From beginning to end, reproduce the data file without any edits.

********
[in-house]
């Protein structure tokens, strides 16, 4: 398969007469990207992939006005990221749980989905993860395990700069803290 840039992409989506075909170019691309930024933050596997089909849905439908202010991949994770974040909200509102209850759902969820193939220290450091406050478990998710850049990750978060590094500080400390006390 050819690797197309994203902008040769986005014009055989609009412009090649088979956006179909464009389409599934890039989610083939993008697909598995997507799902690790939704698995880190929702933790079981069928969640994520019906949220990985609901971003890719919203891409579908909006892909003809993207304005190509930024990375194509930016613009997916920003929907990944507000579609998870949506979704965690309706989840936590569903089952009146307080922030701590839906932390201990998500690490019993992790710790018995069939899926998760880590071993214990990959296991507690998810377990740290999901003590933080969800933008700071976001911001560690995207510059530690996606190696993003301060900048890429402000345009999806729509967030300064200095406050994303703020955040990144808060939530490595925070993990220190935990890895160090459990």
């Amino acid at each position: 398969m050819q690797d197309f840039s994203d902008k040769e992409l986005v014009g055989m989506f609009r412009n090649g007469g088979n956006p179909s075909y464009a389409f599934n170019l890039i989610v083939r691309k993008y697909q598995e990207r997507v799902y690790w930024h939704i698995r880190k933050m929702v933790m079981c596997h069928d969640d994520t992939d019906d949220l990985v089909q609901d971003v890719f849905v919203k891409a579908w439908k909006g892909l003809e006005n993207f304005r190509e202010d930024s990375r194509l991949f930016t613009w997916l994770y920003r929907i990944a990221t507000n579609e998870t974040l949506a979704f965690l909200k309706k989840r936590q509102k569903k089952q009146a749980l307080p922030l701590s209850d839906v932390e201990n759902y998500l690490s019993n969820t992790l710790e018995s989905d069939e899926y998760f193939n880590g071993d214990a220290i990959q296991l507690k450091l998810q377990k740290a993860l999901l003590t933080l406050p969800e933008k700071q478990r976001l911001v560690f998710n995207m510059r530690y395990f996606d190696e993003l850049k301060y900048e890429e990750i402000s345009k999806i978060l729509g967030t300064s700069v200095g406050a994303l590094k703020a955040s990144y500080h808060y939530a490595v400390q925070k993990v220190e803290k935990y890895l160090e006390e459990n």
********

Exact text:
[in-house]
């Protein structure tokens, strides 16, 4: 398969007469990207992939006005990221749980989905993860395990700069803290 840039992409989506075909170019691309930024933050596997089909849905439908202010991949994770974040909200509102209850759902969820193939220290450091406050478990998710850049990750978060590094500080400390006390 050819690797197309994203902008040769986005014009055989609009412009090649088979956006179909464009389409599934890039989610083939993008697909598995997507799902690790939704698995880190929702933790079981069928969640994520019906949220990985609901971003890719919203891409579908909006892909003809993207304005190509930024990375194509930016613009997916920003929907990944507000579609998870949506979704965690309706989840936590569903089952009146307080922030701590839906932390201990998500690490019993992790710790018995069939899926998760880590071993214990990959296991507690998810377990740290999901003590933080969800933008700071976001911001560690995207510059530690996606190696993003301060900048890429402000345009999806729509967030300064200095406050994303703020955040990144808060939530490595925070993990220190935990890895160090459990």
């Amino acid at each position: 398969m050819q690797d197309f840039s994203d902008k040769e992409l986005v014009g055989m989506f609009r412009n090649g007469g088979n956006p179909s075909y464009a389409f599934n170019l890039i989610v083939r691309k993008y697909q598995e990207r997507v799902y690790w930024h939704i698995r880190k933050m929702v933790m079981c596997h069928d969640d994520t992939d019906d949220l990985v089909q609901d971003v890719f849905v919203k891409a579908w439908k909006g892909l003809e006005n993207f304005r190509e202010d930024s990375r194509l991949f930016t613009w997916l994770y920003r929907i990944a990221t507000n579609e998870t974040l949506a979704f965690l909200k309706k989840r936590q509102k569903k089952q009146a749980l307080p922030l701590s209850d839906v932390e201990n759902y998500l690490s019993n969820t992790l710790e018995s989905d069939e899926y998760f193939n880590g071993d214990a220290i990959q296991l507690k450091l998810q377990k740290a993860l999901l003590t933080l406050p969800e933008k700071q478990r976001l911001v560690f998710n995207m510059r530690y395990f996606d190696e993003l850049k301060y900048e890429e990750i402000s345009k999806i978060l729509g967030t300064s700069v200095g406050a994303l590094k703020a955040s990144y500080h808060y939530a490595v400390q925070k993990v220190e803290k935990y890895l160090e006390e459990n």